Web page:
California recycling centers form new trade group in fight for survival
- Recycling centers that process containers through the California Redemption Value (CRV) program have banded together in a first-of-its-kind new trade association called Protect CRV (PCRV).
- "There hasn't been a traditional trade association for this segment of industry up until now, and they have been missing it," Executive Director Jenna Abbott told Waste Dive. "Decisions are being made without the input of the people who are going to be affected."
- It can be hard for the small business owners that operate these recycling centers to take time off for advocacy, according to PCRV, at a time when their industry is changing rapidly. An estimated 900 recycling centers have closed since 2013, and PCRV estimates around 1,700 remain.
PCRV's founding board includes executives from Ming's Recycling, rePlanet and Recycling Zone, along with Abbott (formerly of the California Resource Recovery Association). The group currently has more than 50 member companies and is actively looking to expand its reach.
This new 501(c)(4) sprung out of a feeling that recycling center operators had no clear place in other industry trade associations when they may need it most. Due to a variety of factors, California's container redemption program has been in crisis for years and no easy solution is in sight to help turn the tide.
The California Department of Resources Recycling and Recovery (CalRecycle) has been engaged in these discussions, and the state legislature did pass a law to create five pilot redemption programs in more densely populated areas by 2020, but more systemic change is still seen as necessary.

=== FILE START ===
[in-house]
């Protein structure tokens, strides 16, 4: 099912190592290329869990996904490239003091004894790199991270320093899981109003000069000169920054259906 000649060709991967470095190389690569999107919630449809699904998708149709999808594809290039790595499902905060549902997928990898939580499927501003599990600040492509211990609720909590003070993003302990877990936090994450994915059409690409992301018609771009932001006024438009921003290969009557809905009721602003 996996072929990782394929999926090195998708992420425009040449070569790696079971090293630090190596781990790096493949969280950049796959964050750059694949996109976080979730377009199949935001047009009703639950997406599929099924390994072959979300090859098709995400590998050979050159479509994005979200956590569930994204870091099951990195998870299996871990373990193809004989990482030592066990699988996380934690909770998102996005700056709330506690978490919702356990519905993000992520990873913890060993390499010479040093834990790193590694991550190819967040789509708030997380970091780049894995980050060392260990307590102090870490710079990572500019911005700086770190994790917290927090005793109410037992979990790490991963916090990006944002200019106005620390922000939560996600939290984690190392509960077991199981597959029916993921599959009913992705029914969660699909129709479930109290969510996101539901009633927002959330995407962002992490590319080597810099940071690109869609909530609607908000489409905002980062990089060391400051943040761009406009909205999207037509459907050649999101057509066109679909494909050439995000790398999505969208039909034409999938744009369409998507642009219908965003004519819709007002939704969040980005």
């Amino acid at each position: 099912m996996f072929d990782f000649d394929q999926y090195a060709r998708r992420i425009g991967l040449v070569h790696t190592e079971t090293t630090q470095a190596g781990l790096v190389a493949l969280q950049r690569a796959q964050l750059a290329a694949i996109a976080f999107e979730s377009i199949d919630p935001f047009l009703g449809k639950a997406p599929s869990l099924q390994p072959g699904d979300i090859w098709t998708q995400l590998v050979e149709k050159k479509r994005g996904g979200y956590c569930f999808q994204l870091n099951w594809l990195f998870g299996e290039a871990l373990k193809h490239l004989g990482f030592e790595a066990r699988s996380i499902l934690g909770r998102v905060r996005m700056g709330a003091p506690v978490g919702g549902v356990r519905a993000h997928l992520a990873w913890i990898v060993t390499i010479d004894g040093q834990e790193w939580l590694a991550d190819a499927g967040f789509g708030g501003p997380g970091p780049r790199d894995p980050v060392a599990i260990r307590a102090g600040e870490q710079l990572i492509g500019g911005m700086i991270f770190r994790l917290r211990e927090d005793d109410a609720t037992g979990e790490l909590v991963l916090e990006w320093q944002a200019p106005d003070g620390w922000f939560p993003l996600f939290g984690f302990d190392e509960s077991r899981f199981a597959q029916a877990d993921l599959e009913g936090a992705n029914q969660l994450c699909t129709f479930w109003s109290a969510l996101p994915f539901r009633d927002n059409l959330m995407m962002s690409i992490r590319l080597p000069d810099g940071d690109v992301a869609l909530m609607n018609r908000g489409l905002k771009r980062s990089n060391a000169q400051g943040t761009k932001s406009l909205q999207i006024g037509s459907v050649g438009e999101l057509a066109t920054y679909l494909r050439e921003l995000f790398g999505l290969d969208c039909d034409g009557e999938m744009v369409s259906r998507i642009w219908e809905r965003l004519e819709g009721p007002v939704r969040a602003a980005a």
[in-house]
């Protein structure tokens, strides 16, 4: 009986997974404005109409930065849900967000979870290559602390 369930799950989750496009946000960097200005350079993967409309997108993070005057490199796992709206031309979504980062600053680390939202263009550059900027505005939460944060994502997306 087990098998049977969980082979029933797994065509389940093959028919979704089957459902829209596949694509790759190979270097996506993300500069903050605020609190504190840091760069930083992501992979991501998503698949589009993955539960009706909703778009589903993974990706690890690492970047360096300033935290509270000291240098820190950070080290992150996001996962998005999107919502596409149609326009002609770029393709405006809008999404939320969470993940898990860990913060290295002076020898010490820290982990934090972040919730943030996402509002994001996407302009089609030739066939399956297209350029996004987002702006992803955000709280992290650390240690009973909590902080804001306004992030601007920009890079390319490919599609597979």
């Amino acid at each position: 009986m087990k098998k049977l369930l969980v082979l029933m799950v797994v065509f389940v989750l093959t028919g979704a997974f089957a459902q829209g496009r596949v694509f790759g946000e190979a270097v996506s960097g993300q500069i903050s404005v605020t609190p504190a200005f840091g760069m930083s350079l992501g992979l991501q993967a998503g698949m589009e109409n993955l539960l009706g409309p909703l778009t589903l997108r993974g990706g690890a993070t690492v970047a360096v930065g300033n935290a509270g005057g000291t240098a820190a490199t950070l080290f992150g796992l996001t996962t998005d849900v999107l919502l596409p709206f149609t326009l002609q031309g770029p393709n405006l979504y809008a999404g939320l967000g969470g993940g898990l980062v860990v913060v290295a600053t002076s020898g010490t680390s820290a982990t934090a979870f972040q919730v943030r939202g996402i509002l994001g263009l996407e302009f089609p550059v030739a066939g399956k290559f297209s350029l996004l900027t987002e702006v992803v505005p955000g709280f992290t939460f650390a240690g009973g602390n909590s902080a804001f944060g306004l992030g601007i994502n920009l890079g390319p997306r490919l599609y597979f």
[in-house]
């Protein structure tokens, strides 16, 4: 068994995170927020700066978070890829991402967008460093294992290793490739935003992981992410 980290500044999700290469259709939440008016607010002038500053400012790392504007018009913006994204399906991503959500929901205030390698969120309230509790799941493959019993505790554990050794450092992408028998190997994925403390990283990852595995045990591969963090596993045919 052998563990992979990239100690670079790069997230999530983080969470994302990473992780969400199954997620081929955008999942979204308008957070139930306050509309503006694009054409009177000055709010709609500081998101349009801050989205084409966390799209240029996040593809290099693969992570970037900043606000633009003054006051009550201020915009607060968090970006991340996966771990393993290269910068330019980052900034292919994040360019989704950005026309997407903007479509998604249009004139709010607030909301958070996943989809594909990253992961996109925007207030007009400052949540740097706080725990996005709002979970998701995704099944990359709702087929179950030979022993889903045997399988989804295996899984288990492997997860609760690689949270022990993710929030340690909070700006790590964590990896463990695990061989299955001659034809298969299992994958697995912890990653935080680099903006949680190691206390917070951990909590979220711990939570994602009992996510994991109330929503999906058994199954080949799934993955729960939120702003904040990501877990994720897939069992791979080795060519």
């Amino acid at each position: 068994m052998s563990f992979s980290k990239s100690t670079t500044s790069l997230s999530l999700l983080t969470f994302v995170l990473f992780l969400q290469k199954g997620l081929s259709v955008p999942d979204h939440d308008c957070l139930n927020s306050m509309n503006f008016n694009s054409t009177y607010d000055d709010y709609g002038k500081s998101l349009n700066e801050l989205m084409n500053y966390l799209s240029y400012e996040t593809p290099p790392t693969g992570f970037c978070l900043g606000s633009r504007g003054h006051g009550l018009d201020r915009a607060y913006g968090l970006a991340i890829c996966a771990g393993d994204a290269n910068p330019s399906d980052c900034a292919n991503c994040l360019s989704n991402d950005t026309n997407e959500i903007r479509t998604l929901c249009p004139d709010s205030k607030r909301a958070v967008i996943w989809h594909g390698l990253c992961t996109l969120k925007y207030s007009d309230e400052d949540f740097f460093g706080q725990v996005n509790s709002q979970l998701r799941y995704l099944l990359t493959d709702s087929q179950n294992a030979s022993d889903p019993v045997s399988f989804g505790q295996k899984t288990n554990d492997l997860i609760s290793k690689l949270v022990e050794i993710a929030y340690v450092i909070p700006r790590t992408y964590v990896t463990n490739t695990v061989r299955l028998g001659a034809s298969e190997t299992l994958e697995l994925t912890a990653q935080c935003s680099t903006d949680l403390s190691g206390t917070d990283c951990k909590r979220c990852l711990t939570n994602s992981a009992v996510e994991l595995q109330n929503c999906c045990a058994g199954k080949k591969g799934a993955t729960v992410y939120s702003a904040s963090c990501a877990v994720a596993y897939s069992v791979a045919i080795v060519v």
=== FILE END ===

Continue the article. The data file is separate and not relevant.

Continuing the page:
According to a recent CalRecycle report, handling fee payments are expected to decline by 14% in the upcoming fiscal year. That estimated $4.8 million will have big effects on centers that are already struggling with higher labor costs based on a recent PCRV survey.
Community relations are also seen as a key issue, especially as local governments look to pass ordinances that may limit or shutter some of these recycling centers. One such law passed by the Fresno City Council was recently invalidated by a county judge, though the negative sentiment remains in many areas.
While some view these centers as an eyesore, another PCRV survey also found that more than one-third of consumer respondents rely in part on the income they receive from redeeming containers. This is expected to be a key message as the group launches.
"Consumers pay their CRV when they buy their beverages and every consumer should have the right to get that CRV deposit back," said Abbott.
By helping recycling center operators stay up to date on the best ways to interact with their communities, as well as crack down on issues such as container fraud, PCRV thinks it can begin to change the sector's image.
Whether that could also eventually entail advocacy around broader bottle bill legislation, or expansion to other states with redemption programs, remains to be seen. Abbott said that while she does see potential for national growth, California is currently "where our pain point is and this is where our members are."
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